The Gospelly truth of the matter — as I have preached and written at length — is that we need each other. The young man who impatiently sets out to find a church exclusively made up of and led by young people is a fool, to be blunt about it. But the old folks who dismissively wave aside youthful enthusiasm and energy are equally foolish, and shortsighted to boot. (Cf. Proverbs 20:29 for both.)

The solution to this divide is the same as the solution to racism: a strident and resentful sense of victimhood and entitlement!

Hah, just seeing if you're still awake and thinking. No, of course the solution literally and simply is the Gospel, and the graces born of the Gospel — graces of love and patience and forbearance and compassion and humility and longsuffering-without-acting-like-you're-suffering-all-that-long-or-all-that-much.

Now I speak often to the older folks, urging them to welcome and hear the young, not to exclude them. This time I want to target the young. I will remind you (as I did the young man mentioned earlier) that there's a reason why God named the leading office in church "elder" and not "younger." There's a reason why respect for your elders isn't just a 1950s value, it's a Biblical value (Leviticus 19:32; Proverbs 16:31; 1 Peter 5:5). For the sake of this discussion, I will assume (charitably) that you have things to say that the older folks in your church need to hear.

So how will you make it easier for them to hear what you have to say, with unpursed lips and unraised eyebrows? Simple. Three steps.
  1. Introduce yourself to them all, learn their names, get to know them as people. Don't stand off in your youth-ghetto, until you want to come and ask for something. If you retort "But they stand off in their oldth-ghetto," I'd reply (A) yeah, real mature response, bro ("They did it first!"); and (B) they probably figure you'd be uninterested in them. They hear that message a lot in the culture. But we are supposed to be counter-cultural, where the culture sneers at God. So show them wrong. It really, really is to your benefit, as well as theirs and the church's.
  2. Attend all the church meetings you can. Yep, you heard me. Think about it. That's where the life of the church happens. Learn what questions they're asking, what their concerns and needs are as expressed in prayer. Learn more about what your church is teaching and doing. Perhaps you can help. But more to the point, in this way show that you are part of the whole life of the church. You're not just some fly-by, strafing the church with opinions and demands and big ideas and projects, set to move off any second for marriage/college/job, leaving them to resume the heavy lifting — in addition to clean-up and repair work from your ideas. Otherwise, if you're not usually there when the family gets together, what's the natural conclusion? 
  3. Volunteer profligately for service opportunities. You're young, you have time and energy. So use it to serve the Lord in your church. See, think about this: these older folks you may sneer at are the ones who built that church, under God. They paid for it all. They painted it, weeded it, maintained it, serviced it. They prayed for it, wept for and with it, bore with it, built it. They've hung in there through fads and movements and insurrections and dramatic comings and departures. They've borne the heat and pressure of the day. On unglamorous church work days, where there's yard-work or furniture moving or painting or suchlike, who do you think makes up the majority of volunteers? The under-thirty crowd? Or the over-fifty? And you just want to ride in, attend one service a week, never participate in fellowship, and tell them how they're doing this or that all wrong? Earn their respect before you insist on it. When they've seen you volunteer kid-watch detail, or painting, or weeding, it's a lot easier to hear your thoughts about the direction or messaging of the church.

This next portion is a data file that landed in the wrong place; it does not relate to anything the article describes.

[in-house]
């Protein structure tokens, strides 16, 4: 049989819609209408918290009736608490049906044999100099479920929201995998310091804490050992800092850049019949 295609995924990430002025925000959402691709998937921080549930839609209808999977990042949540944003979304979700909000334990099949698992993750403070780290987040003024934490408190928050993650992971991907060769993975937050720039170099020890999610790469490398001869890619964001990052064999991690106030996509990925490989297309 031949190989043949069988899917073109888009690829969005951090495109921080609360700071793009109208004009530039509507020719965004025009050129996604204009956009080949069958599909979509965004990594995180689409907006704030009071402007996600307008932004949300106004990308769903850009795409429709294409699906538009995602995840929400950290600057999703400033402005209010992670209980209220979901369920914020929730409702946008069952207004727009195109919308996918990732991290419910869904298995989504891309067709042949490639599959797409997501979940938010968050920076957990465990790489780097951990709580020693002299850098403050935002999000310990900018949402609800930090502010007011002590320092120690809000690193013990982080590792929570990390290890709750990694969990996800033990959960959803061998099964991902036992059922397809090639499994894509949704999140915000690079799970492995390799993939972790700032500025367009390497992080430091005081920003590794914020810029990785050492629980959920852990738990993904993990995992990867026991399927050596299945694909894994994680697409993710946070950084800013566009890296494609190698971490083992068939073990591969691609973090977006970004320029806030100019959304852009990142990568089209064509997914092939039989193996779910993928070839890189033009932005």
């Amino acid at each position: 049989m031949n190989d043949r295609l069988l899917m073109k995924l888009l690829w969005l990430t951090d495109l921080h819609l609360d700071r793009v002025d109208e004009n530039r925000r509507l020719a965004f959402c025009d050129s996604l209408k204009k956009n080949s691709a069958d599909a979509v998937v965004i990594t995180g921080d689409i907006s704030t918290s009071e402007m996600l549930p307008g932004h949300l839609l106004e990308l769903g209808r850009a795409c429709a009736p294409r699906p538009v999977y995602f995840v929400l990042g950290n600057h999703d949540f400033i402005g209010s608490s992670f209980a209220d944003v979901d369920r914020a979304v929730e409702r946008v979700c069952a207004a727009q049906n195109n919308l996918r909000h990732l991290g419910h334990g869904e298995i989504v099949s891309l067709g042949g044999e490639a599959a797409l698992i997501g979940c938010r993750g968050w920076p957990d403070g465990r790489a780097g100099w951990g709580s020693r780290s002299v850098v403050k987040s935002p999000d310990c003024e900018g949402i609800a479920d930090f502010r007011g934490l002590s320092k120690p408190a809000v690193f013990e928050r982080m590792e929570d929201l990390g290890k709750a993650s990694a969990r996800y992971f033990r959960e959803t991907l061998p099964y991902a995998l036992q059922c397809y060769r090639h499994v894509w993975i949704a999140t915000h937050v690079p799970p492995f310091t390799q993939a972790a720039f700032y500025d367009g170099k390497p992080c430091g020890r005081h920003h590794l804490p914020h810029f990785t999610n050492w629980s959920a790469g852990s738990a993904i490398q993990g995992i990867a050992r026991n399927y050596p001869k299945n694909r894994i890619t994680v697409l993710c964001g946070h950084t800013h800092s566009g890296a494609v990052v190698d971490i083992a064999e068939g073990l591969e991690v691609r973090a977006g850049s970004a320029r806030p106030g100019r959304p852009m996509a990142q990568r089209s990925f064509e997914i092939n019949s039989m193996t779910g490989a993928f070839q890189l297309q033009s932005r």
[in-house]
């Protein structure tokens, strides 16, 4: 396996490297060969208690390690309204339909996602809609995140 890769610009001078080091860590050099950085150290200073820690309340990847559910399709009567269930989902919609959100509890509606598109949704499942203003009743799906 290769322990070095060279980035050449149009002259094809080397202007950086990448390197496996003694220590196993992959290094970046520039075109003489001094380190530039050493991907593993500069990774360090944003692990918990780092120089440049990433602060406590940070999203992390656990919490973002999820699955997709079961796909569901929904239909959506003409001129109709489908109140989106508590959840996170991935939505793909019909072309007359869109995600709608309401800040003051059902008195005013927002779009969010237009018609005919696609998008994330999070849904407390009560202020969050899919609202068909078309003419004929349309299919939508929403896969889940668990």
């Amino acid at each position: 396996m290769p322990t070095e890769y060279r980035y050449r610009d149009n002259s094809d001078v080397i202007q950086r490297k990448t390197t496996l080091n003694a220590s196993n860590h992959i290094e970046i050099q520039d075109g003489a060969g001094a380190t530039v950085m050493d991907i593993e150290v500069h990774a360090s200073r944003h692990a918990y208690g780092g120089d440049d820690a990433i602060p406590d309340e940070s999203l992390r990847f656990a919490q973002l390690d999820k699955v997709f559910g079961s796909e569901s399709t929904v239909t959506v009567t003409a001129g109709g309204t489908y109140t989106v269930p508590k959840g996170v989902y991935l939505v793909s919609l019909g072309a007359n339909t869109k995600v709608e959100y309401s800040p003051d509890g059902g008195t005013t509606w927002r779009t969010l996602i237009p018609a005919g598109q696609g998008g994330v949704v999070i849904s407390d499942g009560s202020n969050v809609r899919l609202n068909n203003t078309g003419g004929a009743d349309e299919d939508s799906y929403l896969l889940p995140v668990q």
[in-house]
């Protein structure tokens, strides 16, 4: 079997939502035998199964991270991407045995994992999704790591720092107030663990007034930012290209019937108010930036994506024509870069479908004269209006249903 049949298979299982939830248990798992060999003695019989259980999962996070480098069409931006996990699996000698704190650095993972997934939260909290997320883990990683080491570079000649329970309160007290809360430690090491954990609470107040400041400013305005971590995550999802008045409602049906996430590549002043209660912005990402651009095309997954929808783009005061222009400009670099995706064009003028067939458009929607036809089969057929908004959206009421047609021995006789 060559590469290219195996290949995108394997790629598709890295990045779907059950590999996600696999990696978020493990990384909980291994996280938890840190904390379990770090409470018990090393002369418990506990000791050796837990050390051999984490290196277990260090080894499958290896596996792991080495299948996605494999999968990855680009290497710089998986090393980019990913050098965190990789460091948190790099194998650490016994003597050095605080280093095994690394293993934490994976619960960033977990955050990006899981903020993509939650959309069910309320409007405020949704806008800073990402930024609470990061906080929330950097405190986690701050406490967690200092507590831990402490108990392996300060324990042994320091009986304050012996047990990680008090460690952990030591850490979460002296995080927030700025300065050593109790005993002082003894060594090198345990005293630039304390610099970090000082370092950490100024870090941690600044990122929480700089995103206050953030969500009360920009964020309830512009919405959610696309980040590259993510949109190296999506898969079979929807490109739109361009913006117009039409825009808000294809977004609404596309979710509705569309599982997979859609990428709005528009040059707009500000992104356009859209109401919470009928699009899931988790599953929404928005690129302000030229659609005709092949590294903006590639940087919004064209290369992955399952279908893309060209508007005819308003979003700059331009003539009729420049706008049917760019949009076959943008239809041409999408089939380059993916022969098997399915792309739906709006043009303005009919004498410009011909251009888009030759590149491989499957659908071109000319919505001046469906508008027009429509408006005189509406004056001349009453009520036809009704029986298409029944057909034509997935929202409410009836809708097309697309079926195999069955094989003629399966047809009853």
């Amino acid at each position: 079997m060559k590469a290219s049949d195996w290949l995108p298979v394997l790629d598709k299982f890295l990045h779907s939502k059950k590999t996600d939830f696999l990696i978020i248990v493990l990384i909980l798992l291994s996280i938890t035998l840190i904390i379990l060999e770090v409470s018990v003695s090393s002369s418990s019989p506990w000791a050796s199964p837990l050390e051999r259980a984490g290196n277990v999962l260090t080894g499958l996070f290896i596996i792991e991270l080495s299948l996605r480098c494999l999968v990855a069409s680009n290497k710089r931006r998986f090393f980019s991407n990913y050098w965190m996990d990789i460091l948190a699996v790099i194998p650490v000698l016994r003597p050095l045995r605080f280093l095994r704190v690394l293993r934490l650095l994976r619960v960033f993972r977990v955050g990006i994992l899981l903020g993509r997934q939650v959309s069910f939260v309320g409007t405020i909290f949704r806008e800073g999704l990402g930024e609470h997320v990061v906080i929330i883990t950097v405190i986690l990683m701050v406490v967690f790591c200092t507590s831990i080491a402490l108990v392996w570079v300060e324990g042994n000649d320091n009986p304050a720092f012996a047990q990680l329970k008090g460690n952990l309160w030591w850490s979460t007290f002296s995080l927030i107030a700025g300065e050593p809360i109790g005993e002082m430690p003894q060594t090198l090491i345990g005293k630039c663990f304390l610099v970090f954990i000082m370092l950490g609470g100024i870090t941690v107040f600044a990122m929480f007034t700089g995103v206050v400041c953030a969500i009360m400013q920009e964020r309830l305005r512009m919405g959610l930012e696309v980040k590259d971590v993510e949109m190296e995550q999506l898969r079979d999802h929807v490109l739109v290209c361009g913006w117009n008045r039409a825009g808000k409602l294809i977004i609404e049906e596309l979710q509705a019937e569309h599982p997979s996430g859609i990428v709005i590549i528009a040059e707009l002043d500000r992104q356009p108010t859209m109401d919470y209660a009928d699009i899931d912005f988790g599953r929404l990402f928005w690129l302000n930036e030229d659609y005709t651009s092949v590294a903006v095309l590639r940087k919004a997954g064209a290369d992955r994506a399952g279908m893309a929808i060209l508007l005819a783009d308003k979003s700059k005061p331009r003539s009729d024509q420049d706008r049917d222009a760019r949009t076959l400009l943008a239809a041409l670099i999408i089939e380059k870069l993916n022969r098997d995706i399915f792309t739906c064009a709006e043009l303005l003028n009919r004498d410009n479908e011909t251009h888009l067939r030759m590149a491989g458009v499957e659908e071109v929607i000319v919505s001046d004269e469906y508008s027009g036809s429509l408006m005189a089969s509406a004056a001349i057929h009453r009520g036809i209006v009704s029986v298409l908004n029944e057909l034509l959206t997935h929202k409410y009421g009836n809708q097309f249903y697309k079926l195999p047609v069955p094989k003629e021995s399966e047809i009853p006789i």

I want to see youngers and olders listening to each other, loving each other, pooling their resources, and working together for the spread of the Gospel and the health of the local church.

This would help.

You're welcome. Er, y'know... dude.

Dan Phillips's signature


15 September 2014

Let It Go

by the Late Frank Turk

Well: did you miss me?  Did anything happen while I was gone?

Yes, sure: you have a list.  Me personally?  I have a list of items which I would like to use to return from Hiatus in a clear and cautious way.

ITEM: It was Trogdor who branded me "the Late Frank Turk" via twitter in Summer 2014, and I'm happy with it.  Here, anyway, that will be my handle from now on.

ITEM:  You have no idea who they are, but this blog would not exist today without the tireless and thankless work of two men who shall continue to remain nameless who are the minions who, every week, in spite of personal burdens and preoccupations, continue to fill and re-fill the Dose of Spurgeon and the Best of Pyro editions.  We'll get to Dan in a minute, but let's face it: those two features constitute 33% of the days there are available for posting, and in the last year it also constituted more than 50% of the blogging which happened here.  While they may continue to remain nameless and faceless, let's today not allow them to go thankless for doing more to improve the blogosphere than most people will ever recognize or appreciate.